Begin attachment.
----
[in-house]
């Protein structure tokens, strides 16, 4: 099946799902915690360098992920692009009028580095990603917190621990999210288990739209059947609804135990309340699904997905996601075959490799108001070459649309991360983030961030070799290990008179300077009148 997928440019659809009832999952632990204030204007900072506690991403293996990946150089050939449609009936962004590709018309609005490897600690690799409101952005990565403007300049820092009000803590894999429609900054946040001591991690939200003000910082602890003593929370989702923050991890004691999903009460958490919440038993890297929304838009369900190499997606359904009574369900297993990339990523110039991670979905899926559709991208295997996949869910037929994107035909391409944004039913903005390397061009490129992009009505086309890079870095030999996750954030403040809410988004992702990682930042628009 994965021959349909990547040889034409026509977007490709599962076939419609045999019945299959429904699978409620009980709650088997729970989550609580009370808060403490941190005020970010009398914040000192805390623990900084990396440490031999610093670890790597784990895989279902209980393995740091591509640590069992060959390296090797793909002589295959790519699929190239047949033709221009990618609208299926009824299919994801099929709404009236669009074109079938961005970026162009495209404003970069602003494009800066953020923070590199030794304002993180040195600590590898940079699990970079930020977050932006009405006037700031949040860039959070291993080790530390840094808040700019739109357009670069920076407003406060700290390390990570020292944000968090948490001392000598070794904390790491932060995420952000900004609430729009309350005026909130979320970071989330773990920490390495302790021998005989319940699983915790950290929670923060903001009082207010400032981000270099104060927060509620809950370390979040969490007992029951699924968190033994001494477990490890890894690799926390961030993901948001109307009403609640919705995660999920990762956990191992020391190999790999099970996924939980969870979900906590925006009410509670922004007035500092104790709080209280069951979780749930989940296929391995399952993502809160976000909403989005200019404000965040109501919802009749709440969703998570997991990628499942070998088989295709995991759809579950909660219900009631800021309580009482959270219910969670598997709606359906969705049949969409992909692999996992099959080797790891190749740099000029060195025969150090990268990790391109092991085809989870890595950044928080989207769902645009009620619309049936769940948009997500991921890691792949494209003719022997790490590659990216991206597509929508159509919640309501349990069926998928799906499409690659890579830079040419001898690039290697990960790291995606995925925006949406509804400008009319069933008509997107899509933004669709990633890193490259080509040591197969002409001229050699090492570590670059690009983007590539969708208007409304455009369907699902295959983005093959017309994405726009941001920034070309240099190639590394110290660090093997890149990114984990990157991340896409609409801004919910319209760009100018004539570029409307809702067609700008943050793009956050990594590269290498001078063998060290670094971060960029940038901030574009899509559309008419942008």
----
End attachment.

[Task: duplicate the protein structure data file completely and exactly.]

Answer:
[in-house]
């Protein structure tokens, strides 16, 4: 099946799902915690360098992920692009009028580095990603917190621990999210288990739209059947609804135990309340699904997905996601075959490799108001070459649309991360983030961030070799290990008179300077009148 997928440019659809009832999952632990204030204007900072506690991403293996990946150089050939449609009936962004590709018309609005490897600690690799409101952005990565403007300049820092009000803590894999429609900054946040001591991690939200003000910082602890003593929370989702923050991890004691999903009460958490919440038993890297929304838009369900190499997606359904009574369900297993990339990523110039991670979905899926559709991208295997996949869910037929994107035909391409944004039913903005390397061009490129992009009505086309890079870095030999996750954030403040809410988004992702990682930042628009 994965021959349909990547040889034409026509977007490709599962076939419609045999019945299959429904699978409620009980709650088997729970989550609580009370808060403490941190005020970010009398914040000192805390623990900084990396440490031999610093670890790597784990895989279902209980393995740091591509640590069992060959390296090797793909002589295959790519699929190239047949033709221009990618609208299926009824299919994801099929709404009236669009074109079938961005970026162009495209404003970069602003494009800066953020923070590199030794304002993180040195600590590898940079699990970079930020977050932006009405006037700031949040860039959070291993080790530390840094808040700019739109357009670069920076407003406060700290390390990570020292944000968090948490001392000598070794904390790491932060995420952000900004609430729009309350005026909130979320970071989330773990920490390495302790021998005989319940699983915790950290929670923060903001009082207010400032981000270099104060927060509620809950370390979040969490007992029951699924968190033994001494477990490890890894690799926390961030993901948001109307009403609640919705995660999920990762956990191992020391190999790999099970996924939980969870979900906590925006009410509670922004007035500092104790709080209280069951979780749930989940296929391995399952993502809160976000909403989005200019404000965040109501919802009749709440969703998570997991990628499942070998088989295709995991759809579950909660219900009631800021309580009482959270219910969670598997709606359906969705049949969409992909692999996992099959080797790891190749740099000029060195025969150090990268990790391109092991085809989870890595950044928080989207769902645009009620619309049936769940948009997500991921890691792949494209003719022997790490590659990216991206597509929508159509919640309501349990069926998928799906499409690659890579830079040419001898690039290697990960790291995606995925925006949406509804400008009319069933008509997107899509933004669709990633890193490259080509040591197969002409001229050699090492570590670059690009983007590539969708208007409304455009369907699902295959983005093959017309994405726009941001920034070309240099190639590394110290660090093997890149990114984990990157991340896409609409801004919910319209760009100018004539570029409307809702067609700008943050793009956050990594590269290498001078063998060290670094971060960029940038901030574009899509559309008419942008």